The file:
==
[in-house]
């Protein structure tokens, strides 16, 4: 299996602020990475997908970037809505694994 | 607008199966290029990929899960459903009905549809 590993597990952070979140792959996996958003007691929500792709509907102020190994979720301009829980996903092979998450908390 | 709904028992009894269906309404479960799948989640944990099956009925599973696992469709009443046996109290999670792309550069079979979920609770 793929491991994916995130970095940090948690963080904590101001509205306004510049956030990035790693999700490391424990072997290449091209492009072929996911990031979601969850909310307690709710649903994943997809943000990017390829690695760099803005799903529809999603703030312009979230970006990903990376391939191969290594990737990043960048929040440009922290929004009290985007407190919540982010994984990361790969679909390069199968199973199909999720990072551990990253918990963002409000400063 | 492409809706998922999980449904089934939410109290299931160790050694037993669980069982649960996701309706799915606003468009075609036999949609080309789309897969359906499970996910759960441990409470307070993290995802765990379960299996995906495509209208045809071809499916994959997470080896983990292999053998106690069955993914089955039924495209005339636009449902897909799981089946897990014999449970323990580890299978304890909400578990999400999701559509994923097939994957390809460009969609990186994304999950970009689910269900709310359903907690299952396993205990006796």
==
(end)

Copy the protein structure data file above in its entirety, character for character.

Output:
[in-house]
């Protein structure tokens, strides 16, 4: 299996602020990475997908970037809505694994 | 607008199966290029990929899960459903009905549809 590993597990952070979140792959996996958003007691929500792709509907102020190994979720301009829980996903092979998450908390 | 709904028992009894269906309404479960799948989640944990099956009925599973696992469709009443046996109290999670792309550069079979979920609770 793929491991994916995130970095940090948690963080904590101001509205306004510049956030990035790693999700490391424990072997290449091209492009072929996911990031979601969850909310307690709710649903994943997809943000990017390829690695760099803005799903529809999603703030312009979230970006990903990376391939191969290594990737990043960048929040440009922290929004009290985007407190919540982010994984990361790969679909390069199968199973199909999720990072551990990253918990963002409000400063 | 492409809706998922999980449904089934939410109290299931160790050694037993669980069982649960996701309706799915606003468009075609036999949609080309789309897969359906499970996910759960441990409470307070993290995802765990379960299996995906495509209208045809071809499916994959997470080896983990292999053998106690069955993914089955039924495209005339636009449902897909799981089946897990014999449970323990580890299978304890909400578990999400999701559509994923097939994957390809460009969609990186994304999950970009689910269900709310359903907690299952396993205990006796």